3. If more information is needed to correct the error, the credit reporting agency will tell you what to send. For example, the agency may ask for copies of canceled checks or other payment information. If you have kept good records of this information, it will be much easier to show where a mistake occurred.

4. You also may wish to explain the problem in a brief letter. The credit reporting agency must investigate your complaint within 30 days and respond with its results. As part of its investigation, the agency will check with the creditor whose information you are questioning. If the agency finds that the information in the credit report is inaccurate, the creditor must notify the other major credit reporting agencies of the error so they can correct their information too.

If the credit reporting agency does not find an error, but you still believe your credit report is inaccurate, you can contact the creditor directly to try to straighten out the problem. When you resolve the dispute, ask the creditor to send a copy of the correction notice to the credit reporting agency and to you.

How To Use A Credit Card Wisely

If you take a look at Sal’s story and the chart below, you can see that paying interest on credit card debt is not cheap. In addition, using a credit card makes it easy to get into burdensome debt. Then why use a credit card at all?

Credit cards are a convenience and are much safer than carrying cash. If your card is lost or stolen, you are responsible for no more than $50 of unauthorized charges — if you call the card company as soon as you realize the card is missing.

Some types of purchases, such as airline tickets, car rentals, hotel reservations and items bought online, may require you to use a credit or debit card. A credit card also helps you cover emergencies — such as car repairs — that may cost more than you have in your checking account.

You may want to use a credit card to establish your creditworthiness as well. You have to borrow to prove you can borrow responsibly. If you apply for a credit card, use it for purchases that you can afford and promptly pay back what you owe. You will begin building a credit history that will show up on your credit report. This topic will be discussed further in the following pages.

So if — and only if — you have the income to pay back what you borrow, you may want to consider applying for a credit card. Be sure to shop around for the best credit terms. Interest rates vary greatly and even one or two percentage points can make a big difference.

Remember Sal’s story? Look how much Sal could have saved in interest charges on his $1,000 purchase if he had shopped around for a card with a lower rate. Also, consider how much he could have saved if he had paid more than the minimum amount every month or saved up enough to buy the flat-screen TV with cash.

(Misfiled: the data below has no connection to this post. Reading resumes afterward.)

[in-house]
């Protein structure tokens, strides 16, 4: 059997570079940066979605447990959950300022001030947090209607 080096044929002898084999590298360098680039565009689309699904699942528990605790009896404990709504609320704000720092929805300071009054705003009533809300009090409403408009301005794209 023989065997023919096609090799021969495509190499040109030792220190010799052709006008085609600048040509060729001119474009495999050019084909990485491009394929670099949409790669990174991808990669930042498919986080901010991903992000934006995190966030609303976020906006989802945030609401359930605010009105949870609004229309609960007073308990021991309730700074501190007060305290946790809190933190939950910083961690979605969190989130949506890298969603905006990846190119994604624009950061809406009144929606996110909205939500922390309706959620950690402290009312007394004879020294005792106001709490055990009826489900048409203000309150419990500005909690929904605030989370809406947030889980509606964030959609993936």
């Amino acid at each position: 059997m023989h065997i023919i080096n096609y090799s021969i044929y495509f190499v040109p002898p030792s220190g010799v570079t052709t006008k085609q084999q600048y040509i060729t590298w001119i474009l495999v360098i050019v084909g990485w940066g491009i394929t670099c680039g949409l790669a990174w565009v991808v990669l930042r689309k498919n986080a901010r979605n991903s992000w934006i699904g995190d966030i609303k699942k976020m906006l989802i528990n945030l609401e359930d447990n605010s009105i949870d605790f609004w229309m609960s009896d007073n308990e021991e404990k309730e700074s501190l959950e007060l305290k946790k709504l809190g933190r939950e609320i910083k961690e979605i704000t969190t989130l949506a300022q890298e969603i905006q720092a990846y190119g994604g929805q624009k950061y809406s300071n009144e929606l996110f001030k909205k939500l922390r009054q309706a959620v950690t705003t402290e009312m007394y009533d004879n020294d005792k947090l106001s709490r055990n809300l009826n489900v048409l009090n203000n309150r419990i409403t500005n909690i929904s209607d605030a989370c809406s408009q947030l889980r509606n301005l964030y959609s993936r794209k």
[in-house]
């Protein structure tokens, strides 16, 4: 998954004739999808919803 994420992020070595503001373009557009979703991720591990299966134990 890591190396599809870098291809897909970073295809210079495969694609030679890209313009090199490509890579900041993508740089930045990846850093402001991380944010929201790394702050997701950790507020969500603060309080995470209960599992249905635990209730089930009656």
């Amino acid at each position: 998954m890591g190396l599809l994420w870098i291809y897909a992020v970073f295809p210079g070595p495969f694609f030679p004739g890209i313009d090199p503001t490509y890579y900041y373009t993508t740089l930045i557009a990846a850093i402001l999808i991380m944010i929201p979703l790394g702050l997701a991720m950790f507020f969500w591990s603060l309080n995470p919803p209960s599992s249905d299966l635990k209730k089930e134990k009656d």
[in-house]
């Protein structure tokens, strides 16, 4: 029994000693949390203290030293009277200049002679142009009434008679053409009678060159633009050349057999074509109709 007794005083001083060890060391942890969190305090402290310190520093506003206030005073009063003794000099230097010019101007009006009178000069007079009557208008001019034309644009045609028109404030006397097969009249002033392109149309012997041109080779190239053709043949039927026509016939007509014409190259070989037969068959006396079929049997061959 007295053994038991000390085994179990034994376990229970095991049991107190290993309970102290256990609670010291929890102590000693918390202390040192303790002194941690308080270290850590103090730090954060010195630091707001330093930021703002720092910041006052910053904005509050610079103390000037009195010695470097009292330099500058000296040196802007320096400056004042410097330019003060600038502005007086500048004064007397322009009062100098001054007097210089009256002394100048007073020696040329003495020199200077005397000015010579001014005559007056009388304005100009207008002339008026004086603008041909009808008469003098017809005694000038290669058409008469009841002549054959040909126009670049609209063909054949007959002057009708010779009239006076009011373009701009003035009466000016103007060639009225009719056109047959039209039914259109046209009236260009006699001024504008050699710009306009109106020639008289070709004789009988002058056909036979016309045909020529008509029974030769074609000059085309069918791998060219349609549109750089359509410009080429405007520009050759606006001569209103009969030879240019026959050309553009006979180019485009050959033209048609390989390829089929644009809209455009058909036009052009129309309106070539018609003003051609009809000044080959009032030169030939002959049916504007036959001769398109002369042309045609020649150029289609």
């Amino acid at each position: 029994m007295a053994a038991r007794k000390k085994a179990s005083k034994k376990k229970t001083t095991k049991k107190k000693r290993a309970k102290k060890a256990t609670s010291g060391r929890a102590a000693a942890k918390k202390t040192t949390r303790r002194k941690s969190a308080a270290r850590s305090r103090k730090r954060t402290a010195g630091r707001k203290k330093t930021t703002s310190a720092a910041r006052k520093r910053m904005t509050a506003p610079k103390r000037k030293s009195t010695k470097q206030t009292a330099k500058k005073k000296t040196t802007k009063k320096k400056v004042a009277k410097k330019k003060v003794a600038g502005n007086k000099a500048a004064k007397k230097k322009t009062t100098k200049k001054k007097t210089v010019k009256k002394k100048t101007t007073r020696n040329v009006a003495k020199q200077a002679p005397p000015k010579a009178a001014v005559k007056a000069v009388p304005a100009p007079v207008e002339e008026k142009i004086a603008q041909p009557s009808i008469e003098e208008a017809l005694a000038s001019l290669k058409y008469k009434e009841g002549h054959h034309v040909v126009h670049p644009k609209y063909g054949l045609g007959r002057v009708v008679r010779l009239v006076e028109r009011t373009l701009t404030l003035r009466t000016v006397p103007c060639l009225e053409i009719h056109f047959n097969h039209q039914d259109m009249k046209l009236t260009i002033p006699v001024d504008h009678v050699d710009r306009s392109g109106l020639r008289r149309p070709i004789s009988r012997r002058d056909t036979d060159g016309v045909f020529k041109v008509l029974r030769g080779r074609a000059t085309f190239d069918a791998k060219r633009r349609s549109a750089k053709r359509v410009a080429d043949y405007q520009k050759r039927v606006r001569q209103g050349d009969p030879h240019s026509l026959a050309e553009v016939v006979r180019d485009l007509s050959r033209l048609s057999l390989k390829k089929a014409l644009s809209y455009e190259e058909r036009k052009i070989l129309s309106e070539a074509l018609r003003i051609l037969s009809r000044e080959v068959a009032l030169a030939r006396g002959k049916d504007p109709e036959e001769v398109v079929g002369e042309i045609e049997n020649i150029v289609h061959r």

Credit Card Tips

  • Use only one or two cards and consider their purpose. For example, you might use one card for convenience that you always pay off immediately and one with a low interest rate for when you must carry over a balance.

  • If you are just starting out, consider using a secured credit card, which requires you to deposit money into your account in advance. These cards carry little risk and they help you build good credit by showing your ability to use a card responsibly.

  • Keep track of credit card charges just as you would with a checking account. You won’t be shocked when your credit card bill arrives.

  • Use credit cards only for essential needs or charges that you can repay the following month before you are charged interest.

  • Save for big-ticket items instead of putting them on a card. If you must borrow for those items, less expensive loans from banks and credit unions may be available. Shop around.

  • Pay credit card bills as soon as they arrive. This lowers the average daily balance on which interest is charged and avoids late payment fees. Pay off the entire balance each month. If you choose not to pay the entire balance, always pay more than the minimum balance due.

  • If the balance begins to increase beyond what you can pay each month, quit using the card. Leave the card at home to avoid temptation to use it.

  • If the balance still continues to increase, call the credit card company and request to have your credit limit lowered. (Note that lowering your credit limit can affect your credit score and you may incur over-the-limit fees if you exceed the new limit.)

  • Use a card with a low interest rate and a low or no annual fee. Shop around on the internet or through offers sent to you in the mail. Rates vary widely. (Credit cards issued by department stores tend to charge the highest interest rates.) Use the Credit Comparison Worksheet on page 15 to compare interest rates and fees from at least three lenders.

  • Be wary of cards that offer extremely low interest rates or zero interest “for a limited time.” All too soon that time ends, and the new interest rate charged may be well above average interest rates.

  • Pay attention to the minimum payment disclosures on your credit card statements. These disclosures tell you how long it will take and how much money you will spend to pay off your credit card balance if you pay only the minimum amount due.

How Much Consumer Debt Can I Manage?

Many financial advisors suggest that your total consumer debt load (not including housing debt) should be less than 20 percent of your annual net (after-tax) income